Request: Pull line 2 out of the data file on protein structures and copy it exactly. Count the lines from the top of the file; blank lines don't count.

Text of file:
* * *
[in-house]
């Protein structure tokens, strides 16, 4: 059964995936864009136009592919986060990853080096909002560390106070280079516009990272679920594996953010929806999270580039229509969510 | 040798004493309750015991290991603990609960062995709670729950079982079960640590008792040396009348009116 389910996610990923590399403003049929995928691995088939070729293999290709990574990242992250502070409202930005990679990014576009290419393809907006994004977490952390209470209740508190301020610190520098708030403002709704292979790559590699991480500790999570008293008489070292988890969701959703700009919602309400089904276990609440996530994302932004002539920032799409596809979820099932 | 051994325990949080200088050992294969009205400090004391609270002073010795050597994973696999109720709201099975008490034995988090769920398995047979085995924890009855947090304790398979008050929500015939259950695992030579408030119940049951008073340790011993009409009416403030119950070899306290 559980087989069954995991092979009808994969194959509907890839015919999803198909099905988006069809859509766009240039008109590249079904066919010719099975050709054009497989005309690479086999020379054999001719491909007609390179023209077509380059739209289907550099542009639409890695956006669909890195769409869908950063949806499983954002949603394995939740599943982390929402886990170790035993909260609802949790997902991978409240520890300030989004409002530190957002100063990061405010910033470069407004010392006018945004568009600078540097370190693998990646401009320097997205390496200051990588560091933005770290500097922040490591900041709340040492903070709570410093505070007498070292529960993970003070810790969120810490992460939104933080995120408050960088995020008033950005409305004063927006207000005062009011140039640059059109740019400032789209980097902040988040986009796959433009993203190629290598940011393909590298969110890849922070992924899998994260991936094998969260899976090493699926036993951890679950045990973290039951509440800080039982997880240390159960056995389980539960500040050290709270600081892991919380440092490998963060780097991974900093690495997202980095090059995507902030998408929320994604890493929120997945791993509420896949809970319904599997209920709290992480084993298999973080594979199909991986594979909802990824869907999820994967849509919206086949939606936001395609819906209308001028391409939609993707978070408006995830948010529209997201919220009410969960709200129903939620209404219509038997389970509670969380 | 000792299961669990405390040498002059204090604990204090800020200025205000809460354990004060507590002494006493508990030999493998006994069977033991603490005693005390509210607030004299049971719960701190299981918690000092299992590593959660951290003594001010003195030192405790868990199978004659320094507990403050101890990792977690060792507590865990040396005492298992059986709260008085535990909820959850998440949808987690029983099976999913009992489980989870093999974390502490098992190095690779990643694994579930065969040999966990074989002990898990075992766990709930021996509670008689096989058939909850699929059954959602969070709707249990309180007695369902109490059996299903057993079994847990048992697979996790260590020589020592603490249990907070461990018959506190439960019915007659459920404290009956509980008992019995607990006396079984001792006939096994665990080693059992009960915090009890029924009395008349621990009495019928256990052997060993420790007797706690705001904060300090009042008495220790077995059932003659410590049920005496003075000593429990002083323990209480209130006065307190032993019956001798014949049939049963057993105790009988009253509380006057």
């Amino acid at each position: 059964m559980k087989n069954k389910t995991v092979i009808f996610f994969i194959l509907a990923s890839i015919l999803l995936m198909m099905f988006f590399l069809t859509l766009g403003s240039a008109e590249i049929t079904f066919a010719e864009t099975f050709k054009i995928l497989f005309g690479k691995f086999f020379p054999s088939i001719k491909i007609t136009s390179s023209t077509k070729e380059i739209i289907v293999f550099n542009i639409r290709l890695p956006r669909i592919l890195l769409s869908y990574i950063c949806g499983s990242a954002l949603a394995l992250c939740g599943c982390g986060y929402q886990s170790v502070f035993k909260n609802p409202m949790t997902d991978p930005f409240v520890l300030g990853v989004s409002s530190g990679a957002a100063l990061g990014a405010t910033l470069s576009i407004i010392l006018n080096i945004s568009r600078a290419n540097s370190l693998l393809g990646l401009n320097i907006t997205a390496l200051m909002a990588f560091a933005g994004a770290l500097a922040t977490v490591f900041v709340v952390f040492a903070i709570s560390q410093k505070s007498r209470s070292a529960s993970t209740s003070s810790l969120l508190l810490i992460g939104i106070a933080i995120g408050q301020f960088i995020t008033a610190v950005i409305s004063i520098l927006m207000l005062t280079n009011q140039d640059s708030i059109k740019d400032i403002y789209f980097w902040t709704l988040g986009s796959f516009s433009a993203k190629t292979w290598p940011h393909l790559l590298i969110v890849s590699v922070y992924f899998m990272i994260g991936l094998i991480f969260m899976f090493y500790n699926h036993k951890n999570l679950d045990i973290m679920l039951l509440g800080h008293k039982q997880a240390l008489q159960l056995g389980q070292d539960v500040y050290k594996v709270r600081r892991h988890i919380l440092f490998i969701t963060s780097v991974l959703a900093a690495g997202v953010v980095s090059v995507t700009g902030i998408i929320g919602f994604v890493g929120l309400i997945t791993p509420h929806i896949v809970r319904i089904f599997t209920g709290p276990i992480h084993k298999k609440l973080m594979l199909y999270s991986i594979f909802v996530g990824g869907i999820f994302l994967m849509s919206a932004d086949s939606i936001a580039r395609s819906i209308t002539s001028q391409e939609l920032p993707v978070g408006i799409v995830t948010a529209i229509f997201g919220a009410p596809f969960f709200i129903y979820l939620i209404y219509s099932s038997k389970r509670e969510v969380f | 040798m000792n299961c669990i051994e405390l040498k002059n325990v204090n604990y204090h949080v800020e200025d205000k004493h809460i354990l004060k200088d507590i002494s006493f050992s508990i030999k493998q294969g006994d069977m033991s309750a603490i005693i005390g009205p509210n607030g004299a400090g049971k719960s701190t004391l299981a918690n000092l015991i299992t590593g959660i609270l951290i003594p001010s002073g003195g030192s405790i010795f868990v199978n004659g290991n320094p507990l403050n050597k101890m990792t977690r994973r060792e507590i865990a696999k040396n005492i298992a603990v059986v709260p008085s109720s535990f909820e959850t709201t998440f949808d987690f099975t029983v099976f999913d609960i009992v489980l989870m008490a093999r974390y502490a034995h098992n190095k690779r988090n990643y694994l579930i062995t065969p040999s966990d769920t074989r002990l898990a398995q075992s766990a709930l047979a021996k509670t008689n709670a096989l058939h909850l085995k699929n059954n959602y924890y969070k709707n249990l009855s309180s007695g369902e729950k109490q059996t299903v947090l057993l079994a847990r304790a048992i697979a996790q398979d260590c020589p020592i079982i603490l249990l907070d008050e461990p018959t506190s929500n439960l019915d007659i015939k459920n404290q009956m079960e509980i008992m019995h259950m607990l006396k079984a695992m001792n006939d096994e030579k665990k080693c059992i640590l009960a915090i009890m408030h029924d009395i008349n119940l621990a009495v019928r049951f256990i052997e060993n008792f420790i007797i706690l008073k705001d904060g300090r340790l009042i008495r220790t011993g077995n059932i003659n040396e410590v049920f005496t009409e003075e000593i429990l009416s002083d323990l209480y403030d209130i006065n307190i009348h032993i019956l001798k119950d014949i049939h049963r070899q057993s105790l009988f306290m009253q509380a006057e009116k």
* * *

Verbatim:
């Protein structure tokens, strides 16, 4: 059964995936864009136009592919986060990853080096909002560390106070280079516009990272679920594996953010929806999270580039229509969510 | 040798004493309750015991290991603990609960062995709670729950079982079960640590008792040396009348009116 389910996610990923590399403003049929995928691995088939070729293999290709990574990242992250502070409202930005990679990014576009290419393809907006994004977490952390209470209740508190301020610190520098708030403002709704292979790559590699991480500790999570008293008489070292988890969701959703700009919602309400089904276990609440996530994302932004002539920032799409596809979820099932 | 051994325990949080200088050992294969009205400090004391609270002073010795050597994973696999109720709201099975008490034995988090769920398995047979085995924890009855947090304790398979008050929500015939259950695992030579408030119940049951008073340790011993009409009416403030119950070899306290 559980087989069954995991092979009808994969194959509907890839015919999803198909099905988006069809859509766009240039008109590249079904066919010719099975050709054009497989005309690479086999020379054999001719491909007609390179023209077509380059739209289907550099542009639409890695956006669909890195769409869908950063949806499983954002949603394995939740599943982390929402886990170790035993909260609802949790997902991978409240520890300030989004409002530190957002100063990061405010910033470069407004010392006018945004568009600078540097370190693998990646401009320097997205390496200051990588560091933005770290500097922040490591900041709340040492903070709570410093505070007498070292529960993970003070810790969120810490992460939104933080995120408050960088995020008033950005409305004063927006207000005062009011140039640059059109740019400032789209980097902040988040986009796959433009993203190629290598940011393909590298969110890849922070992924899998994260991936094998969260899976090493699926036993951890679950045990973290039951509440800080039982997880240390159960056995389980539960500040050290709270600081892991919380440092490998963060780097991974900093690495997202980095090059995507902030998408929320994604890493929120997945791993509420896949809970319904599997209920709290992480084993298999973080594979199909991986594979909802990824869907999820994967849509919206086949939606936001395609819906209308001028391409939609993707978070408006995830948010529209997201919220009410969960709200129903939620209404219509038997389970509670969380 | 000792299961669990405390040498002059204090604990204090800020200025205000809460354990004060507590002494006493508990030999493998006994069977033991603490005693005390509210607030004299049971719960701190299981918690000092299992590593959660951290003594001010003195030192405790868990199978004659320094507990403050101890990792977690060792507590865990040396005492298992059986709260008085535990909820959850998440949808987690029983099976999913009992489980989870093999974390502490098992190095690779990643694994579930065969040999966990074989002990898990075992766990709930021996509670008689096989058939909850699929059954959602969070709707249990309180007695369902109490059996299903057993079994847990048992697979996790260590020589020592603490249990907070461990018959506190439960019915007659459920404290009956509980008992019995607990006396079984001792006939096994665990080693059992009960915090009890029924009395008349621990009495019928256990052997060993420790007797706690705001904060300090009042008495220790077995059932003659410590049920005496003075000593429990002083323990209480209130006065307190032993019956001798014949049939049963057993105790009988009253509380006057």